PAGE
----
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From the Muddy Banks of the Wishkah (Live)

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iTunes Review

Recorded at random shows between December 1989 and January 1994, Wishkah captures the live firepower of this great Northwestern grunge band with all the raw emotion, bleeding guitar chords, and relentless, pummeling rhythms in place. Compiled by the surviving members after singer Kurt Cobain’s tragic suicide, Wishkah is very much alive with sonic blasts of incredible punk, pop and industrial power. “Smells Like Teen Spirit” was the obvious anthem that no one could resist, but there are so many rewarding moments captured here, from the quick, desperate blast of “Sliver” to the Black Sabbath-inspired chording of “School” to the pleading underscoring the delicate emotions of “Polly.” In the end, however, it is Cobain’s parched voice, his inner frustrations executed so brilliantly that lead the group. “Negative Creep” is the sound of inner self-loathing taken to the extreme. “Drain You” takes its pop roots and turns darker. “Heart-Shaped Box” retains its foreboding power. “Scentless Apprentice,” “Tourette’s,” and “Milk It” expose the band’s uncompromisingly abrasive side. There’s no denying this band’s commitment to its material.

Customer Reviews

Excellent, moving moments.

This is Nirvana fully electrified and punk, blasting our ears with sound in a pleasurable manner. "Tourette's," "Milk It," and "Sliver" are particularly good. It's more for people who enjoy the high-energy side of Nirvana; if you want sensitive, buy "MTV Unplugged in New York." This is nonetheless a standout work, even as it is pieced together from various shows. Put it on in your car, put the windows up, and sing along as loud as you can.

A must for any true fan

Of Nirvana’s two officially released live albums, this one is the best in terms of concept and execution. While most reviewers and casual listeners appreciate and laud the melodic structure of “MTV Unplugged,” that album was mostly a lark (but still good homage to their punk heritage, see my review) that turned into the very thing that the band wanted to avoid – their enshrinement as a vacuous rock and roll band. It is fitting then that after Cobain’s death and the disbanding of Nirvana that Kris and Dave decided to release “From the Muddy Banks of Wishkah.” The title holds the key to the album’s genius: This is the raw, non-manicured, obscure – and thus true – Nirvana. Most reviews (including the official one) note that this is closest to what Nirvana sounded like on stage and that point should not be taken lightly. This was unaltered Nirvana - raw, uncompromising, melodic, fun, and meant for a particular audience who could appreciate those qualities, not for general consumption and casual listening. The recordings are among the best that could have been selected, but the fact that it was released on a major label is why “Smells Like Teen Spirit” and “Lithium” were included. (Had the record execs not complained and controlled the money, these two would have been nixed.) The only better live collection is the “Outcesticide” series – an unofficial release of B-sides and early live versions of album tracks circulated in the immediate years after the disbanding. Punk rock had a great band in Nirvana. Unlike the popular image, they were not spokespeople or a generation role models, nor was Cobain a spiritual or tragic figure; they were simply a great band that opened the way for what they hoped would have been a movement of the true punk ethos to the fore. For a brief moment it happened. Seattle punk bands (e.g., Bikini Kill, Mudhoney) become accessible to the masses, which opened the door for old and existing punk bands nationwide to break through and present the core of punk – feminism, anti-racist action, and stances against homophobia – to the masses. But, the record industry ultimately won by manufacturing and marketing “punk” (read “pseudo-punk” or, even better, “new New Wave”) to the masses as a hollow rebel yell completely devoid of meaning or substance (see bands like Green Day, Blink-182, Good Charlotte, etc.) and creating radio-friendly Nirvana clones like Bush. That’s why this album is so vital. For those who really listen to it, it reveals what second wave punk music was and could have been even on major labels, but sadly isn’t now. (There still is good second wave punk, but on independent labels.) Any track from this album is a treat for Nirvana fans (especially Nirvana’s very first song “Spank Thru”) and a reminder that commercial interests are not the only reasons to make music.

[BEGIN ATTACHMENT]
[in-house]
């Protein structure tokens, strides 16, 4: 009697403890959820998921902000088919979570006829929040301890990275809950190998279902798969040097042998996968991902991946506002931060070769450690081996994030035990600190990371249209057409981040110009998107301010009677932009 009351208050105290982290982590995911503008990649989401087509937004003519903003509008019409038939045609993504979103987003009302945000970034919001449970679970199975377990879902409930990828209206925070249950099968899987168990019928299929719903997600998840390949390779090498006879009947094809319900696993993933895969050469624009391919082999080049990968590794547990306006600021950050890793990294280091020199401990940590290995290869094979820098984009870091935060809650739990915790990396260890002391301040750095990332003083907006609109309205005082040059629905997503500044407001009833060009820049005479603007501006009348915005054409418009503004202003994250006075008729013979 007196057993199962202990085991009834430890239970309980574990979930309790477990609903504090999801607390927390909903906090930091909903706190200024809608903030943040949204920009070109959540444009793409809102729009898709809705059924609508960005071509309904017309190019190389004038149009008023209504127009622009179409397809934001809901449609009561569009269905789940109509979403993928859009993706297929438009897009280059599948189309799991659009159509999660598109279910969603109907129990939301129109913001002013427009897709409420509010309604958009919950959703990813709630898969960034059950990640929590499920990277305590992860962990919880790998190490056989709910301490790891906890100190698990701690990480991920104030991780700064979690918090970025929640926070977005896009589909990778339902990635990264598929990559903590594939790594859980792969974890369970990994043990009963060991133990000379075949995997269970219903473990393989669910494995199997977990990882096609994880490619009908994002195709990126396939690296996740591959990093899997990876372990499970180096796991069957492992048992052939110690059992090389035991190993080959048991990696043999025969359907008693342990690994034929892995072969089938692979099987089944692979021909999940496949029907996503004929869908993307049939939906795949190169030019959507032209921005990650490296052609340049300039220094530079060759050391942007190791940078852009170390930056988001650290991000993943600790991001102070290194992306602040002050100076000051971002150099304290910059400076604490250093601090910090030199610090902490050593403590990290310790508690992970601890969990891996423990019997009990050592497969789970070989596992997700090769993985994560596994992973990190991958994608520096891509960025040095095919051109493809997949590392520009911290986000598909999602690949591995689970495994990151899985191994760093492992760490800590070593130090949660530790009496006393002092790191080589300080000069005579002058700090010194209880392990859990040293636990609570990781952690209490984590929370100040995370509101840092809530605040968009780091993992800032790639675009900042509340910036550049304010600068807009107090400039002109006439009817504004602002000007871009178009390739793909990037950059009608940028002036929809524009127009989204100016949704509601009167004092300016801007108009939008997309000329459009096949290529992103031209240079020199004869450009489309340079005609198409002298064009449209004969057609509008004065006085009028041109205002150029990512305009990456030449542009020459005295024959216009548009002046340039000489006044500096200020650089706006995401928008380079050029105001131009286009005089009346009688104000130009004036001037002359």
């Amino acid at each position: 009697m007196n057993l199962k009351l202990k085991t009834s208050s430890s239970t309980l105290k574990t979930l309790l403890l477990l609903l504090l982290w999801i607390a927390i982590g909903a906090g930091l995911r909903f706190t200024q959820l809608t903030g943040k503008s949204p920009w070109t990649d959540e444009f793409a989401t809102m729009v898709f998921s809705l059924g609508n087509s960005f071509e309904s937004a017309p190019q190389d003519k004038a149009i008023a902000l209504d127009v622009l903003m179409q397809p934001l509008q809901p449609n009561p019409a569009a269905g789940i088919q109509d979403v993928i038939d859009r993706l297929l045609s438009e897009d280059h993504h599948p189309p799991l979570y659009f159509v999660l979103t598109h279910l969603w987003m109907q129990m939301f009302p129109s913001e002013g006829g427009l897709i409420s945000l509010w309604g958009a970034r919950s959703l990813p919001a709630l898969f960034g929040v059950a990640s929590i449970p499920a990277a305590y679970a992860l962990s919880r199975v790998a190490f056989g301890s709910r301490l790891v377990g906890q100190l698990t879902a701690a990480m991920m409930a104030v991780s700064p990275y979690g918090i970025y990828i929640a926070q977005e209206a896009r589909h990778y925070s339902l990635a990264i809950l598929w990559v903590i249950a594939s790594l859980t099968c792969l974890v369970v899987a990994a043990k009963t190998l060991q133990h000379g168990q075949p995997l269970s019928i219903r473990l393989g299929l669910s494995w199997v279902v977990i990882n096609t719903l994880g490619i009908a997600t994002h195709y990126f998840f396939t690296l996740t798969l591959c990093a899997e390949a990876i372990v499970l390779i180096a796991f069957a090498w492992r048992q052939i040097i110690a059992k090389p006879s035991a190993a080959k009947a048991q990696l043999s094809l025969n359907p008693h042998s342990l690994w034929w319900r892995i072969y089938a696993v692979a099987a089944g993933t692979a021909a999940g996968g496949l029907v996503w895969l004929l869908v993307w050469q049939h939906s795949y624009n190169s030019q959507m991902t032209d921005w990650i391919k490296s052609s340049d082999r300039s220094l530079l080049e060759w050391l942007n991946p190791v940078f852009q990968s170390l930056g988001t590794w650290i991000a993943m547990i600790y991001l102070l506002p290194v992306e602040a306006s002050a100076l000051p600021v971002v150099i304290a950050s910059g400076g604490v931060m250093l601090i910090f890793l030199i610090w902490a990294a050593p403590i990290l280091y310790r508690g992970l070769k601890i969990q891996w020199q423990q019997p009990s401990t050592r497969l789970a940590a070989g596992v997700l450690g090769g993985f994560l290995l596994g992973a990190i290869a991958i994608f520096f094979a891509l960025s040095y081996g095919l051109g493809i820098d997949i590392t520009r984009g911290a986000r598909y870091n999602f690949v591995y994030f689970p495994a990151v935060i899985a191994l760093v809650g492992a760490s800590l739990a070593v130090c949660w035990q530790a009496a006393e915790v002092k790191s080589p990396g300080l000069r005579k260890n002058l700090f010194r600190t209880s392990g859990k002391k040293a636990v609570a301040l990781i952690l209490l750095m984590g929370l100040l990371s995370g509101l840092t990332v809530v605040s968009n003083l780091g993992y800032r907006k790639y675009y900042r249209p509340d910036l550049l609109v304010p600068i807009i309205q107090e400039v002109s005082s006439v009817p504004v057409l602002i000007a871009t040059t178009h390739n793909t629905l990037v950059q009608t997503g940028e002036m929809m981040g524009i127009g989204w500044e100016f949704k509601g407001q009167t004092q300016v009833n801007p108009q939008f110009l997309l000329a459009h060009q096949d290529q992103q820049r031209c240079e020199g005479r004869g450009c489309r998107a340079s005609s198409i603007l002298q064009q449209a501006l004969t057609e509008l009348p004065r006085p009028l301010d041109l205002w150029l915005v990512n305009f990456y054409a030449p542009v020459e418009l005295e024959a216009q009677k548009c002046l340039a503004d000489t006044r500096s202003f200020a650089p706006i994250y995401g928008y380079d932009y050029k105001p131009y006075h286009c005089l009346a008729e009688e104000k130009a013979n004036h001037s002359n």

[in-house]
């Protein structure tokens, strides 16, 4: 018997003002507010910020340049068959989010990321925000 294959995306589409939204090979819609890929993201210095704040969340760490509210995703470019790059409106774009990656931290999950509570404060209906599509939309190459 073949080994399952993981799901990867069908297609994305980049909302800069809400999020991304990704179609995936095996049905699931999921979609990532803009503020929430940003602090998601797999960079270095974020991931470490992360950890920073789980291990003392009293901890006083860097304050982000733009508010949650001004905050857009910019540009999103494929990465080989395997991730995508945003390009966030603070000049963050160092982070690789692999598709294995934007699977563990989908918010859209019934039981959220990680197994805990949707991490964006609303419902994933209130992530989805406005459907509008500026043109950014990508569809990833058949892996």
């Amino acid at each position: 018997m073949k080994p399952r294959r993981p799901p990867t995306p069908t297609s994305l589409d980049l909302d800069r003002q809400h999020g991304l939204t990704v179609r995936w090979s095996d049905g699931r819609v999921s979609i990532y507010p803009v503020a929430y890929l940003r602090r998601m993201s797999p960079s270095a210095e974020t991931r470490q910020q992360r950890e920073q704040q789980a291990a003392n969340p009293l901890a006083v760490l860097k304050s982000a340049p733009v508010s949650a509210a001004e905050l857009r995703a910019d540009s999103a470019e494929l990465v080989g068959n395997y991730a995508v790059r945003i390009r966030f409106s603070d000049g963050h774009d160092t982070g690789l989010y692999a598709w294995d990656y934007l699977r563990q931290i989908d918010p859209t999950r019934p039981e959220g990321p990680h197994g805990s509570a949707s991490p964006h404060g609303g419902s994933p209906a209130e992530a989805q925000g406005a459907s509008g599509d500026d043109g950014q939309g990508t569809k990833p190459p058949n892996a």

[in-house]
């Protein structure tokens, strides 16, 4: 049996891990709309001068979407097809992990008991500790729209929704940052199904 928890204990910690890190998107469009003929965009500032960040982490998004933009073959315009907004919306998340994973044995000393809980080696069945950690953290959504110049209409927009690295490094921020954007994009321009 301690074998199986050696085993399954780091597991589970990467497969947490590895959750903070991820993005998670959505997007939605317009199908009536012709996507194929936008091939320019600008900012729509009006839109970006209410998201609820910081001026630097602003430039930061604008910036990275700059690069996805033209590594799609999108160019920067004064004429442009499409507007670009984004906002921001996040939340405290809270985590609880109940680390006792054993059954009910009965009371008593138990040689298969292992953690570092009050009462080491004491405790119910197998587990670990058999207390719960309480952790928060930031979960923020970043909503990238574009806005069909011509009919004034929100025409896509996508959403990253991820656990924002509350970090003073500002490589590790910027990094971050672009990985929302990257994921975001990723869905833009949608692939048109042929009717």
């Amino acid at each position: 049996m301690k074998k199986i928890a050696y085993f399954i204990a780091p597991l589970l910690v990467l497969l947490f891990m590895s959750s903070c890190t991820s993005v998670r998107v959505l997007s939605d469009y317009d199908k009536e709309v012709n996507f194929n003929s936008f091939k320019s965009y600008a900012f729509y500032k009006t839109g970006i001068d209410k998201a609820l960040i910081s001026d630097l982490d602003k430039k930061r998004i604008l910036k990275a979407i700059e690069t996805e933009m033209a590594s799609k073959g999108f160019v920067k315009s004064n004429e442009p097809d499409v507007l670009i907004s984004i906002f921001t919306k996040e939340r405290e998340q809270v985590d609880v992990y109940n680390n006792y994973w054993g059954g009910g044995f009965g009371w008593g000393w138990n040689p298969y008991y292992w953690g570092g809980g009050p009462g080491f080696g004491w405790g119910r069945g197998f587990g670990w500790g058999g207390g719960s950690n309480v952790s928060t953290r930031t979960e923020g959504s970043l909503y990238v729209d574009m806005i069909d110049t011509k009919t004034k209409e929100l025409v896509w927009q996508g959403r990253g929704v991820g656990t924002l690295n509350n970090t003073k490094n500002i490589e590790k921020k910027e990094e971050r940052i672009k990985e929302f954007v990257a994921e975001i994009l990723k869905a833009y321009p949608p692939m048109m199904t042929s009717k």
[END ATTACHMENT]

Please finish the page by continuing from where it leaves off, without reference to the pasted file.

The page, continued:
Nirvana is a great band and they have a huge fan base. If you like rock then youll like this and it is a great album.


Formed: 1987 in Aberdeen, WA

Genre: Alternative

Years Active: '80s, '90s

Prior to Nirvana, alternative music was consigned to specialty sections of record stores, and major labels considered it to be, at the very most, a tax write-off. After the band's second album, 1991's Nevermind, nothing was ever quite the same, for better and for worse. Nirvana popularized punk, post-punk, and indie rock, unintentionally bringing them into the American mainstream like no other band to date. While their sound was equal parts Black Sabbath (as learned by fellow Washington underground...
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